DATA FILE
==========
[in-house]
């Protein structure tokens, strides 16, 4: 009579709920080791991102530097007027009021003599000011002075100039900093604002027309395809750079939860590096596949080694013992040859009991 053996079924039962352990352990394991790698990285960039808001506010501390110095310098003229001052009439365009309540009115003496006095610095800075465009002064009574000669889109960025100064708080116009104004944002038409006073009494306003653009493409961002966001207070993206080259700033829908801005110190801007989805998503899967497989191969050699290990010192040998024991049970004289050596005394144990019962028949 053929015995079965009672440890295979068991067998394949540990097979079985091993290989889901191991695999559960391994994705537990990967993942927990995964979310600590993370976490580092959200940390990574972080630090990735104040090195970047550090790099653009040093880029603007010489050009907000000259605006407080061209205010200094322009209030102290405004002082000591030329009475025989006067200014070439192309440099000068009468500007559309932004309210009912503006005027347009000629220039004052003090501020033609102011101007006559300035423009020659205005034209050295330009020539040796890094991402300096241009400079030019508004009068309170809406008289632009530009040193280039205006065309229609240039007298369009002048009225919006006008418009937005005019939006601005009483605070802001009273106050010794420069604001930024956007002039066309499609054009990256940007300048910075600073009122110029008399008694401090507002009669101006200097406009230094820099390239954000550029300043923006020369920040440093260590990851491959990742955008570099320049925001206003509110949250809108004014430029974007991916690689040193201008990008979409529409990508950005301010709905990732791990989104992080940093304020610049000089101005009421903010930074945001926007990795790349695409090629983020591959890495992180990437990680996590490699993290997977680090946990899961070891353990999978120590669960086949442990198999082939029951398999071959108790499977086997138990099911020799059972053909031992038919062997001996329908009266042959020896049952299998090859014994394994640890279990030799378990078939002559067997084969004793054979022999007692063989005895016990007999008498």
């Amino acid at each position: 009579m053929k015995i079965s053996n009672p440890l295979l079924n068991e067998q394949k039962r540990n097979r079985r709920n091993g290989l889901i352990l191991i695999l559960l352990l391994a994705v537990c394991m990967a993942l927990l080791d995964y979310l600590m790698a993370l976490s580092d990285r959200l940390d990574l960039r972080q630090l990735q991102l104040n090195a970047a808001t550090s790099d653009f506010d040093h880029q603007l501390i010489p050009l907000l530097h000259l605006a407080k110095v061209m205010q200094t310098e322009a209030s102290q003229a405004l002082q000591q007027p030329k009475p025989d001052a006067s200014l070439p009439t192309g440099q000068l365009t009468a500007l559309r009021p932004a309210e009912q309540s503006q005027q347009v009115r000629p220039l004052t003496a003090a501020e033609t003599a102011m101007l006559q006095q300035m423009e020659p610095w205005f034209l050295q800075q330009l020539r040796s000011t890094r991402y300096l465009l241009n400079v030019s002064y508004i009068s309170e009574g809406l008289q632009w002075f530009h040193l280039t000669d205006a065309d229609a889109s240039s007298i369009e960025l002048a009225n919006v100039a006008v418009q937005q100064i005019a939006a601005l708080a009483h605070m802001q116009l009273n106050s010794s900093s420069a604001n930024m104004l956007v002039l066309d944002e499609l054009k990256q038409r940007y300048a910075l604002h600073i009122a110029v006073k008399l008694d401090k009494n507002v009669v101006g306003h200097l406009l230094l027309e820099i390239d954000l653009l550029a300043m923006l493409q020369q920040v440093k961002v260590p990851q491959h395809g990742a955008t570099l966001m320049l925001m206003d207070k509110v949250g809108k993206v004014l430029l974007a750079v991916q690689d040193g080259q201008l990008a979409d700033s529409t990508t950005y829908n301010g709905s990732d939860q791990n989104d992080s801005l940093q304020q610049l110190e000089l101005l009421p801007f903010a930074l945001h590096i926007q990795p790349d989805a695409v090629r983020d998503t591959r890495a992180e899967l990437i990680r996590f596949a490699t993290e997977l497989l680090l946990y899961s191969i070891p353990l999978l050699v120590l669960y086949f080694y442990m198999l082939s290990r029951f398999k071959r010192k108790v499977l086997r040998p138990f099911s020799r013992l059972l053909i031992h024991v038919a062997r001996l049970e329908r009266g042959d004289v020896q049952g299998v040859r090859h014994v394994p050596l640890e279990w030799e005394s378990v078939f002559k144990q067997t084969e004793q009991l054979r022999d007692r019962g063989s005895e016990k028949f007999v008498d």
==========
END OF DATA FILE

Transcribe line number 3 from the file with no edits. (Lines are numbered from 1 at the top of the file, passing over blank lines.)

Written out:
């Amino acid at each position: 009579m053929k015995i079965s053996n009672p440890l295979l079924n068991e067998q394949k039962r540990n097979r079985r709920n091993g290989l889901i352990l191991i695999l559960l352990l391994a994705v537990c394991m990967a993942l927990l080791d995964y979310l600590m790698a993370l976490s580092d990285r959200l940390d990574l960039r972080q630090l990735q991102l104040n090195a970047a808001t550090s790099d653009f506010d040093h880029q603007l501390i010489p050009l907000l530097h000259l605006a407080k110095v061209m205010q200094t310098e322009a209030s102290q003229a405004l002082q000591q007027p030329k009475p025989d001052a006067s200014l070439p009439t192309g440099q000068l365009t009468a500007l559309r009021p932004a309210e009912q309540s503006q005027q347009v009115r000629p220039l004052t003496a003090a501020e033609t003599a102011m101007l006559q006095q300035m423009e020659p610095w205005f034209l050295q800075q330009l020539r040796s000011t890094r991402y300096l465009l241009n400079v030019s002064y508004i009068s309170e009574g809406l008289q632009w002075f530009h040193l280039t000669d205006a065309d229609a889109s240039s007298i369009e960025l002048a009225n919006v100039a006008v418009q937005q100064i005019a939006a601005l708080a009483h605070m802001q116009l009273n106050s010794s900093s420069a604001n930024m104004l956007v002039l066309d944002e499609l054009k990256q038409r940007y300048a910075l604002h600073i009122a110029v006073k008399l008694d401090k009494n507002v009669v101006g306003h200097l406009l230094l027309e820099i390239d954000l653009l550029a300043m923006l493409q020369q920040v440093k961002v260590p990851q491959h395809g990742a955008t570099l966001m320049l925001m206003d207070k509110v949250g809108k993206v004014l430029l974007a750079v991916q690689d040193g080259q201008l990008a979409d700033s529409t990508t950005y829908n301010g709905s990732d939860q791990n989104d992080s801005l940093q304020q610049l110190e000089l101005l009421p801007f903010a930074l945001h590096i926007q990795p790349d989805a695409v090629r983020d998503t591959r890495a992180e899967l990437i990680r996590f596949a490699t993290e997977l497989l680090l946990y899961s191969i070891p353990l999978l050699v120590l669960y086949f080694y442990m198999l082939s290990r029951f398999k071959r010192k108790v499977l086997r040998p138990f099911s020799r013992l059972l053909i031992h024991v038919a062997r001996l049970e329908r009266g042959d004289v020896q049952g299998v040859r090859h014994v394994p050596l640890e279990w030799e005394s378990v078939f002559k144990q067997t084969e004793q009991l054979r022999d007692r019962g063989s005895e016990k028949f007999v008498d």